Grove was not about you and me or even him being paranoid–rather he urged that companies cultivate a paranoid world view alongside their more optimistic world view, to anticipate and prepare for what he called “strategic inflection points.”
These are turning points in which your company is slammed by external events not of your making and out of your control. Sound familiar? If you are frightened today, it’s not paranoia–it’s reality.
But if the recession doesn’t kill you, you’ll emerge much stronger.
I recommend cultivating paranoia as a core strength of your company. It’s a great strategy when you are planning, re-evaluating products and services, cutting back on costs, revising your target filter and other steps in the whale hunters process, and especially if you have chosen to respond to an RFP, now that those are becoming even much more prevalent.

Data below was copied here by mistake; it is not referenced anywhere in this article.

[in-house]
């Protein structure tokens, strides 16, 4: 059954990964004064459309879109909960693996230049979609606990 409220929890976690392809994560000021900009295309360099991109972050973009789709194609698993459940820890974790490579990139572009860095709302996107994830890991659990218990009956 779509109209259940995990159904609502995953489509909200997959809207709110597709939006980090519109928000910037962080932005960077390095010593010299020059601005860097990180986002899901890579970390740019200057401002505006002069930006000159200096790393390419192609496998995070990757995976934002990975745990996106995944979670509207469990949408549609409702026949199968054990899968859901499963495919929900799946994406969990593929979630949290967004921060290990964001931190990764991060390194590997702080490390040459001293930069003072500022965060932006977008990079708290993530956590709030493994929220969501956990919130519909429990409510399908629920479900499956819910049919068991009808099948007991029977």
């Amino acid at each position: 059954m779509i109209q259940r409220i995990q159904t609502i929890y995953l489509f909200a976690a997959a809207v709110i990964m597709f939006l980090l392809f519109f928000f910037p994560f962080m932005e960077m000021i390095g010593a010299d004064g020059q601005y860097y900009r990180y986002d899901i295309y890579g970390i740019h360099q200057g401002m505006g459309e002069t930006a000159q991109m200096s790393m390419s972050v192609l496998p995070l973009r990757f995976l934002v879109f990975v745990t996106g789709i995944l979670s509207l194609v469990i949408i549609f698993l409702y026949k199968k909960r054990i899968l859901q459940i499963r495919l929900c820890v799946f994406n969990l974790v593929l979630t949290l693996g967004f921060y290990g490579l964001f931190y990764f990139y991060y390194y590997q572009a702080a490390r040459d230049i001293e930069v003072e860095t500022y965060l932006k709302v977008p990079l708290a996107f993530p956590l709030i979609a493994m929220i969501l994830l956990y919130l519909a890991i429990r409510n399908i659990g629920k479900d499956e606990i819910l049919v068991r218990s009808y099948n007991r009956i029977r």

When I work with teams preparing an RFP, I am struck by the optimism that they express. “I can’t believe that they wouldn’t choose us over XYZ Company.” or, “They will be in trouble in six months,” or, “We are so much better, it is inevitable that we will win this deal.”
When you are writing a business proposal in response to an RFP, it is important that your team believe in your ability to win. But it’s even more important to assign a “paranoia team” that is constantly calling out the ways in which you can lose and the reasons that you may lose. A foolish optimism is completely misplaced.
If you’re a bit frightened of what lies ahead in this apparent recession, that’s not paranoid. That’s reason. But cultivating a little deliberate paranoia about specific changes that you observe will make you stronger and more cognizant going forward. And insisting that a paranoid perspective exists somewhere on your team will greatly increase your odds of winning a whale with an RFP response.